Wednesday, June 26, 2013

The Chicken and the Egg

Evolution can be difficult to explain to the layperson. I've figured out one reason that mucks up the whole endeavor.

Our conceptualization of reality is too rigid.

Which came first, the chicken or the egg?




Asking me that question is the quickest way to get me to ninja-chop all over your face. It's a dumb question. Well, no... it's not a dumb question. It's a bad question... and yes, there is a difference. I'll explain.

This question is a "problem" to ponder about a supposed infinite regress, but the core of the problem of the question itself, and what derails our ability to find a solution to it, is...

What is a chicken?

The species, Gallus gallus domesticus, includes a set of organisms with a variation of DNA, and we've decided, as humans, to label this set "chicken".

Let's say we start with a chicken. It lays an egg. The resulting chicken (we'll label it Generation 2), is 99.9999% genetically similar to its parent. Would we still call it a chicken? Sure.

Let's skip ahead 100 generations, where Descendant Generation 102 is 99.998% similar to the Generation 1 chicken. Would we still call it a chicken? Probably.

At what point do we stop calling it a chicken? When the new generation is only 95% similar to Generation 1? How about 80%. Well, we are something like 98% genetically similar to chimpanzees, so probably far before that.

The point is, we don't have to definite cutoff point. Common definitions of "species" tend to be when two parts of a greater common ancestor group can no longer reproduce, but even that is fuzzy. Our attempts to categorize "chicken" has limited usefulness.

Going back to the "Which came first, the chicken or the egg?", you should be able to identify the problem with the question. It's assuming that the lineage is static throughout time. Instead, if we look back 100,000 generations, we might not identify the predecessor as a chicken. It's not as though another species laid an egg that was suddenly a chicken - it's a slow gradient, so there's no exact point in which we could identify a cutoff point to establish whether the egg or the "chicken" was first.

Humanity's attempts to categorize species and taxonomy are like attempting to impose borders on the surface of the planet, and call them "countries" and "states/provinces".  We may use a river to establish a border between States, but that river will slowly morph and shift, and erosion and sediment buildup reshape it.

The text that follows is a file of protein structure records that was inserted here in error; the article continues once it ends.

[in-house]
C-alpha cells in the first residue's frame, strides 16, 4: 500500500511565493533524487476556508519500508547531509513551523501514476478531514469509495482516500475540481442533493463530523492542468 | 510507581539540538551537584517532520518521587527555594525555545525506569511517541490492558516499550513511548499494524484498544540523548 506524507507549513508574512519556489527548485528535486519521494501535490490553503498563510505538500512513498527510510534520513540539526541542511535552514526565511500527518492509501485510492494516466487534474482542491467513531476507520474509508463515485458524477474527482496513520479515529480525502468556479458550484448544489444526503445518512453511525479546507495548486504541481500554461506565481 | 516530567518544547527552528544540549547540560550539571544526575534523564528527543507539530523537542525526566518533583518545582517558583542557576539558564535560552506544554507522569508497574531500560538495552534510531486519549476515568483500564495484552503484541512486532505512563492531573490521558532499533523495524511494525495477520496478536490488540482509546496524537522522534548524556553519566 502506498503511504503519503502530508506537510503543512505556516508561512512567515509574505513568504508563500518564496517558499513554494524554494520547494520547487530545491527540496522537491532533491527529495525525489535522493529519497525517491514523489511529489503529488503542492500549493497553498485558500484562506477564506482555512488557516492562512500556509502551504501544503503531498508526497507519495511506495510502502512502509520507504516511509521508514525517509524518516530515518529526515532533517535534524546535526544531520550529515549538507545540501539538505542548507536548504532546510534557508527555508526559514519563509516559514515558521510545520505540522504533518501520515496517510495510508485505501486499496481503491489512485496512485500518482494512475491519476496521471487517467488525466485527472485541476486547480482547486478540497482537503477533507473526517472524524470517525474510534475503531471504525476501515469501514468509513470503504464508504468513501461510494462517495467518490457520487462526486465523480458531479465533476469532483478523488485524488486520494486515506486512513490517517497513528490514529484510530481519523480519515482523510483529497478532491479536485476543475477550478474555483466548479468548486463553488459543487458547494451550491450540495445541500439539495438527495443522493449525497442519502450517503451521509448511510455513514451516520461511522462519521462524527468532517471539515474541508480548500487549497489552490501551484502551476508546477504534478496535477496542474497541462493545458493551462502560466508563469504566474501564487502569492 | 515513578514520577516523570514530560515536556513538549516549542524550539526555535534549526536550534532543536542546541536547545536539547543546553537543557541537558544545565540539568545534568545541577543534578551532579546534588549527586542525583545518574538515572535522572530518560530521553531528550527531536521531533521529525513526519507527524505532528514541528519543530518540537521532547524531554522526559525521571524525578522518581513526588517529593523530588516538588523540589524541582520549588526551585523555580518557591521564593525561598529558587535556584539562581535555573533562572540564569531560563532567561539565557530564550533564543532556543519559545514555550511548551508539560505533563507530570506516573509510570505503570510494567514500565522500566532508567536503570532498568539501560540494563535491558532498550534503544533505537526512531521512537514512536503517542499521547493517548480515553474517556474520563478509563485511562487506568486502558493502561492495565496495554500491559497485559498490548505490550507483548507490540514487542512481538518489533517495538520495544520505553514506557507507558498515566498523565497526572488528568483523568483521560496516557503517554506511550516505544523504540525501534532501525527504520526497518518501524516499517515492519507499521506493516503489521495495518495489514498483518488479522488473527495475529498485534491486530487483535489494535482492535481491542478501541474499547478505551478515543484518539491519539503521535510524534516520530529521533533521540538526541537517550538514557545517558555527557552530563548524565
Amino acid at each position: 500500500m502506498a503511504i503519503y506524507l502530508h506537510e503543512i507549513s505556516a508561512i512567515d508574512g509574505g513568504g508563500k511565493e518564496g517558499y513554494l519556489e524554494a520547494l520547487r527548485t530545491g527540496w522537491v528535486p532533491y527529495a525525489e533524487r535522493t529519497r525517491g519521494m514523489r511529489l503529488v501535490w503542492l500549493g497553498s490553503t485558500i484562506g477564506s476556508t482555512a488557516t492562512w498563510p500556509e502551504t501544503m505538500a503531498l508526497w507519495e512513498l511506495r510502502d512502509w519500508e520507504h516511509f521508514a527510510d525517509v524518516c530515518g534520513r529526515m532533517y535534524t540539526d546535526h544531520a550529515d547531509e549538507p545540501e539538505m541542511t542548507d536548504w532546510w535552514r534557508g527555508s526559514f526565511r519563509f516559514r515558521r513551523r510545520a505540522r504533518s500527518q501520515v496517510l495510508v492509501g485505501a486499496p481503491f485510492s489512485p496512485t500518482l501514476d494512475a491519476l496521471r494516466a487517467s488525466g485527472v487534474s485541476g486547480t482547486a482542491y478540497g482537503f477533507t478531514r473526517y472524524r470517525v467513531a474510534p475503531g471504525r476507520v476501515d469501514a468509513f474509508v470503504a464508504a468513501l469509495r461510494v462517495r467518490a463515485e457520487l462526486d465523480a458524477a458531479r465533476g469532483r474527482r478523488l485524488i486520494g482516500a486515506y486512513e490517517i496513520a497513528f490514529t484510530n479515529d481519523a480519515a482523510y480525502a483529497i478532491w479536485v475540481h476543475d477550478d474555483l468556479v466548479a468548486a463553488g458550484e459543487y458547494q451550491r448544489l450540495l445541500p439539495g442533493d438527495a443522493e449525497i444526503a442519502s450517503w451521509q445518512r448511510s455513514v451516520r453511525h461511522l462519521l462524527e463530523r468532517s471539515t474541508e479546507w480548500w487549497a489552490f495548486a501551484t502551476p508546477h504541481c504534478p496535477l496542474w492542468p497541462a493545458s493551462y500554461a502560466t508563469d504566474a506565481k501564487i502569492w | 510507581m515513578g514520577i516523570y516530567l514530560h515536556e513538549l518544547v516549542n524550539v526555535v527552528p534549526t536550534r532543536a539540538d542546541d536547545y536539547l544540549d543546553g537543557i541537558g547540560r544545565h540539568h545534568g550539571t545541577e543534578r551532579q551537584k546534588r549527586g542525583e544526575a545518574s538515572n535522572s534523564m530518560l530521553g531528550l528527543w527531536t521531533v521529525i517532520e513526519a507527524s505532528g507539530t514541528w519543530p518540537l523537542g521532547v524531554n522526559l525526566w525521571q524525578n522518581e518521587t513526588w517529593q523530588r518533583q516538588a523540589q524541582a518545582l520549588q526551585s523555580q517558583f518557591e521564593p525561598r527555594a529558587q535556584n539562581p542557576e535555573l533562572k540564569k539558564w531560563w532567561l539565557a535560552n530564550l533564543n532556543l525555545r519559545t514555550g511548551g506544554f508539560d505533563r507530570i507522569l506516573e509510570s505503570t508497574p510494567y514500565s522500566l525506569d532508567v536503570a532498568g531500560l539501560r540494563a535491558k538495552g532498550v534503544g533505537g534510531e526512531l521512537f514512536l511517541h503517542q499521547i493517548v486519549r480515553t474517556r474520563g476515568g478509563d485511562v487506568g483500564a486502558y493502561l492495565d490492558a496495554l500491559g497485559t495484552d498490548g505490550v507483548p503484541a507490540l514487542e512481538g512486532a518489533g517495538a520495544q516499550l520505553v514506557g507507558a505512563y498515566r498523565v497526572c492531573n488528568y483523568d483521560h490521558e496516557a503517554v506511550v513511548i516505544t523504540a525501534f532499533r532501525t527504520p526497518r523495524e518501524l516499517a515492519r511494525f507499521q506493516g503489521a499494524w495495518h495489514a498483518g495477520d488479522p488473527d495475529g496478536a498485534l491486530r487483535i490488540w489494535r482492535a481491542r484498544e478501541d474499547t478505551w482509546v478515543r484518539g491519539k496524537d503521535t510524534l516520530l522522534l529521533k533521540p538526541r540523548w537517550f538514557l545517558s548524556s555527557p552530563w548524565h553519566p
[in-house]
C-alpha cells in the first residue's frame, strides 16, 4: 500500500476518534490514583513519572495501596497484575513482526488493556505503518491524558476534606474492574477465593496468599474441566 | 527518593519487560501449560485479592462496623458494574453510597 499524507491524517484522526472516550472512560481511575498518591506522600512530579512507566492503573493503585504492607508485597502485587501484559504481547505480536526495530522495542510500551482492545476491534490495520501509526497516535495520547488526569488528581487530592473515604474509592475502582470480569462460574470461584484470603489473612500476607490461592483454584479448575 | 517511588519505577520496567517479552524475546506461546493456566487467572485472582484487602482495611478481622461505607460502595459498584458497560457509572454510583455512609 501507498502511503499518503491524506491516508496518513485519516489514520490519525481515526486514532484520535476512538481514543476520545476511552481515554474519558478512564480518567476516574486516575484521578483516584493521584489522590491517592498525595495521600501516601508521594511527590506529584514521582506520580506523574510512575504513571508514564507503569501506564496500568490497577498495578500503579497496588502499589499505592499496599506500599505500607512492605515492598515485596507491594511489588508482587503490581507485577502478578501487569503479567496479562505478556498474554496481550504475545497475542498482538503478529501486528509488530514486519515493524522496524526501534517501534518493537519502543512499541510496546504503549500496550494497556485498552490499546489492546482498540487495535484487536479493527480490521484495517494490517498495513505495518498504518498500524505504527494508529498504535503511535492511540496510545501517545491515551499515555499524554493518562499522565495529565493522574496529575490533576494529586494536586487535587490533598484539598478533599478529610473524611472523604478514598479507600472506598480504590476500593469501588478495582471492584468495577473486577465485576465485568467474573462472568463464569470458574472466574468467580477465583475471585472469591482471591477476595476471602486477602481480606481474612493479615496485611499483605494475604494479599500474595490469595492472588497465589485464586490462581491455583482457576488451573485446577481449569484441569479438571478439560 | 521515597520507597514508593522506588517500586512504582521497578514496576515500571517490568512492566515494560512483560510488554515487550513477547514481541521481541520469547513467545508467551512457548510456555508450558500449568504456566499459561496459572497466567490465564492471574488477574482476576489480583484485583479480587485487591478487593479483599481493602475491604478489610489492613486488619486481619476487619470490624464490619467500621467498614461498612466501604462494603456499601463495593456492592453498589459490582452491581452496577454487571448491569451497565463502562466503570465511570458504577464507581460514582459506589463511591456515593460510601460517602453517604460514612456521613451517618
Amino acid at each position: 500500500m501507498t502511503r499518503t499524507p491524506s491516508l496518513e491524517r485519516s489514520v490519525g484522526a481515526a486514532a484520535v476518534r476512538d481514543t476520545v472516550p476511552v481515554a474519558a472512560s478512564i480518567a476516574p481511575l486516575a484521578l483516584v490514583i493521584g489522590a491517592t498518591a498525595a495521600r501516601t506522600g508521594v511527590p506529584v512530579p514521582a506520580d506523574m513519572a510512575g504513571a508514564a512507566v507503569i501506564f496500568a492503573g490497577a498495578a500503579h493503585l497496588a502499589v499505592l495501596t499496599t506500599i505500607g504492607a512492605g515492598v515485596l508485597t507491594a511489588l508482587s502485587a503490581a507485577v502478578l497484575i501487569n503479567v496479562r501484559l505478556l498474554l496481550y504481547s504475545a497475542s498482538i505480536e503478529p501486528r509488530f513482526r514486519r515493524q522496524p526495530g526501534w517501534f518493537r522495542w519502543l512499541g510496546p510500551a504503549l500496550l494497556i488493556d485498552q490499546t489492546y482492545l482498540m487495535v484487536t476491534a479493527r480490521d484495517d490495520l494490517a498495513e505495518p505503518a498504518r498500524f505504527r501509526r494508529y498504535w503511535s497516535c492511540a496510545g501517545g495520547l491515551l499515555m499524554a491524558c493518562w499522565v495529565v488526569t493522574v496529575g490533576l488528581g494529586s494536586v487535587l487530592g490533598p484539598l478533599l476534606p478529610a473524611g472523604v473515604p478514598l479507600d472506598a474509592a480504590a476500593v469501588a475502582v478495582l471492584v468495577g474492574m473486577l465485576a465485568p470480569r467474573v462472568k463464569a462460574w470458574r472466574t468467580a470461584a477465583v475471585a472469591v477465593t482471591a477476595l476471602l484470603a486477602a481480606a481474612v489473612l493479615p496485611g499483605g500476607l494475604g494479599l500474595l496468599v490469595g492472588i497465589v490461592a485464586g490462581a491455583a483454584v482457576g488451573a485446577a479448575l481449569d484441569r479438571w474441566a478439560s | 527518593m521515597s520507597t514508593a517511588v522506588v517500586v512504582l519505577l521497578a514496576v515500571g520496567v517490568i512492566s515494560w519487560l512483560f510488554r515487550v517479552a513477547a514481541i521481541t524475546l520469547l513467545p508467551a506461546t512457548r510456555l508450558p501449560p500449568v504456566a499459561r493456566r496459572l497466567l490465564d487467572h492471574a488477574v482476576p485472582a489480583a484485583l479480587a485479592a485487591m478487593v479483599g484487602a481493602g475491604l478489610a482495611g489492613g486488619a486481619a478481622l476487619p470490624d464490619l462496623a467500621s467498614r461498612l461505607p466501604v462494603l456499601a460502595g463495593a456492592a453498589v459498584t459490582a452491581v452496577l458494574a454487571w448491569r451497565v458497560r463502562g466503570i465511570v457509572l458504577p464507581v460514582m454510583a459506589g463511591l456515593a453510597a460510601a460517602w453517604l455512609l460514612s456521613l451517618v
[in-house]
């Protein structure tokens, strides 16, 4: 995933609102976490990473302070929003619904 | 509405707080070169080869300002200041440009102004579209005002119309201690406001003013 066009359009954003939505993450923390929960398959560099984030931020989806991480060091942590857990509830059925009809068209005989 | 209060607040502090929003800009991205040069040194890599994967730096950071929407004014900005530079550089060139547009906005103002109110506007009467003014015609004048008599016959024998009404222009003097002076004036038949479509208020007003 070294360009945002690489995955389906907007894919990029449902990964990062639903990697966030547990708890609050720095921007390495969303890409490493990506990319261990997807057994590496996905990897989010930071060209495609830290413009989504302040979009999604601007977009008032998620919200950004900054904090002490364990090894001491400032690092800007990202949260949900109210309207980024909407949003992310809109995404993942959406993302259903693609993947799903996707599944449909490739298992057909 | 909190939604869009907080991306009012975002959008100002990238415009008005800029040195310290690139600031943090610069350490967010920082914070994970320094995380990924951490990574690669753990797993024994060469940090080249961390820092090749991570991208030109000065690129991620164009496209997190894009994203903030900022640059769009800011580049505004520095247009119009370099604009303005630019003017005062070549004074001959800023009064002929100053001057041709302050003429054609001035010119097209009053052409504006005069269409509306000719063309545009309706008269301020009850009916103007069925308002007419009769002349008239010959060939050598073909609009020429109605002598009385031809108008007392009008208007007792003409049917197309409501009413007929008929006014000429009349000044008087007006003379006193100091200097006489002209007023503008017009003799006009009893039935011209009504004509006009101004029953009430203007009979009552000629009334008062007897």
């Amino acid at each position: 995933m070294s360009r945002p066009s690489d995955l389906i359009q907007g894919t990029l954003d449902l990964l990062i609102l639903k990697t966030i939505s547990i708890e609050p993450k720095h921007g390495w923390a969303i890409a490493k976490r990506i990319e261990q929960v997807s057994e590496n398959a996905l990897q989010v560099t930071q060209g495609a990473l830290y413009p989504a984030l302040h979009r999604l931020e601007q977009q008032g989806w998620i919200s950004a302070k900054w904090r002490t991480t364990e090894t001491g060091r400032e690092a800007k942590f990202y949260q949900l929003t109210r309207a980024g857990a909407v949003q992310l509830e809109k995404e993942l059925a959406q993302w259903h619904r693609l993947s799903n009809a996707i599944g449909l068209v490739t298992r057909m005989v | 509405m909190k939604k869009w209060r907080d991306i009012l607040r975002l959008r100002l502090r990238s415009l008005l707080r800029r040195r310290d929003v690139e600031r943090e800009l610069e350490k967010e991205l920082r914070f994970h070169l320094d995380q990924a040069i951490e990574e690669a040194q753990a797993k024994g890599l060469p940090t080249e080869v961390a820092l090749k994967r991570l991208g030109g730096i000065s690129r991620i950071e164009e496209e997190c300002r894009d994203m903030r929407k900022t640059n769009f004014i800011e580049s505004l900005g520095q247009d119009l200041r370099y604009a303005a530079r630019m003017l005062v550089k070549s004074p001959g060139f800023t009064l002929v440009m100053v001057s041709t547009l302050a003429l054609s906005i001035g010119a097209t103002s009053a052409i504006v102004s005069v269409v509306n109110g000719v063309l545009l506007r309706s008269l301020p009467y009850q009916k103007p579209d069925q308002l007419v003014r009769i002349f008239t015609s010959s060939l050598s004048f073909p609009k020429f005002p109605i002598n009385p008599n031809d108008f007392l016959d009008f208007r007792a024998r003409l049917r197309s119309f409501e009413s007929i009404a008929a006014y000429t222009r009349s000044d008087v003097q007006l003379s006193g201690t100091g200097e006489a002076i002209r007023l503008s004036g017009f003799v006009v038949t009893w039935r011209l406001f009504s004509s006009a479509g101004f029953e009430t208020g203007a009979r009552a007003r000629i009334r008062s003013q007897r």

Nature is going to do its thing, and it doesn't care how we try to organize it into nice little categories.

This is where it becomes difficult to explain evolution to others.

Brains are all about categorizing and detecting patters, so it's not a personal failing that we'll do it even when it doesn't make sense to do so.

All these creatures that we collectively call "chickens", unless they're clones, all have unique DNA, and that DNA doesn't necessarily have any boundaries as to how much it can change. Just like the surface of the planet doesn't care that we draw "borders" on it, neither does the genetics of these creatures.

Most creationists, it seems, don't understand the idea that a large amount of incremental small changes can result in wildly different species. "Show me a dog that gave birth to a cat", they request.

The problem is our imposition of our categories on life. That's what's confusing us.

We're used to thinking about organisms as pre-defined "slots" or "kinds". An organism within its "slot" may be able to vary mildly, but it'll always be a "chicken". Life isn't an ice-cube tray, where water fills in little cups, and it takes a lot of effort to move water from one to the next.

It's more like there's a water spill on the floor, and it's flowing/collecting in a scattering of different directions. Your attempts to categorize the regions of the water spill with a marker (because that's what you do with water spills, right?) only really work for short periods of time before you have to redraw what you once thought were the distinct boundaries between the regions, or not.

The primary reason why it's difficult to comprehend the lineage between a small rodent creature 65 million years ago, and modern day humans, is because one isn't familiar with each incremental step. We mentally start with one category - mice-like creatures - and another - humans - and our minds shuffle those concepts into self-contained non-overlapping mental boxes. It's difficult for us to understand the flowing changes over vast numbers of generations.

What's a better way of going about it? I'm not sure... at least, I'm not sure of any ways that doesn't have the creationist's eyes glazing over in under 10 seconds... sort of like me when they start spouting off Bible quotes at me.

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